Common Oral Health Mistakes You're Probably Making

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When you visit your dentist, it's good to listen to his or her advice for how you want to care for your teeth in particular; they may note that you're starting to get cavities from all the sugary foods you're eating, or are missing your back teeth when you brush. However, there are some other common mistakes that many people make that you don't want to overlook, and it's good to mention these to your dentist if you're concerned about your oral health. Note a few of these mistakes here so you know your teeth are always in good condition.

Not brushing your tongue

Your tongue holds a myriad of germs and bacteria from leftover food particles, yet many people fail to brush their tongue along with their teeth. You don't need to gag yourself by reaching too far into the back of your throat to brush your tongue, but a quick look of it in the mirror can probably tell you where the most food particles are settled. Use a very wet toothbrush and lots of toothpaste so that you're not scraping your tongue with a dry brush, and give it a good cleaning every time you brush your teeth for better oral health and fresher breath.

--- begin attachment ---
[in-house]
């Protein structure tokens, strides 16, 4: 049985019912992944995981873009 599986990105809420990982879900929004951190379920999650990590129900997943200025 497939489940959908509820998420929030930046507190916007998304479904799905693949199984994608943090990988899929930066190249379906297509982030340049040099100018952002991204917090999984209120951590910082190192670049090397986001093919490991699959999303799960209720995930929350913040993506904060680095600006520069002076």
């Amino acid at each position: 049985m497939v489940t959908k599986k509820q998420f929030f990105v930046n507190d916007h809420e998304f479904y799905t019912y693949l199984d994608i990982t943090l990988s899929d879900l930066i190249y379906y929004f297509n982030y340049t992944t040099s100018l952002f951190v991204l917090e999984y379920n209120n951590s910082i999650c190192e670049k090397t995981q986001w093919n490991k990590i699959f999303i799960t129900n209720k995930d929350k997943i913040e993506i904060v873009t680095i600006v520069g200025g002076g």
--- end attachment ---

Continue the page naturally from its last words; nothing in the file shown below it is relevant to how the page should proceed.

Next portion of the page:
Improper flossing

Floss with a wax coating can be softer on your gums so you're less likely to cut or irritate them when you floss; if you should cut into your gums with dental floss, this can allow germs and bacteria to settle into those areas. Not only might this cause plaque and eventual tooth decay but it can also mean an increased risk for an oral infection. If the floss you use seems very hard or stiff, switch to something that glides easier and feels softer on the gums.

You also want to ensure that you're flossing all around the teeth rather than just sliding the floss straight up and down. Curve the floss into a C-shape so that you're pulling it horizontally in front of and behind teeth, to remove the maximum amount of food particles.

Trauma to the teeth

Your teeth are not meant to open cans or chew on pencils. Likewise, grinding your teeth at night can erode the protective enamel on the teeth. Your dentist might find signs of this type of tooth trauma but it's good to consider how you treat your teeth every day. Avoid biting into very hard foods like toffee or hard candies and using your teeth to open containers, so you avoid damaging them or the enamel over them.

For more information, talk to a dentist.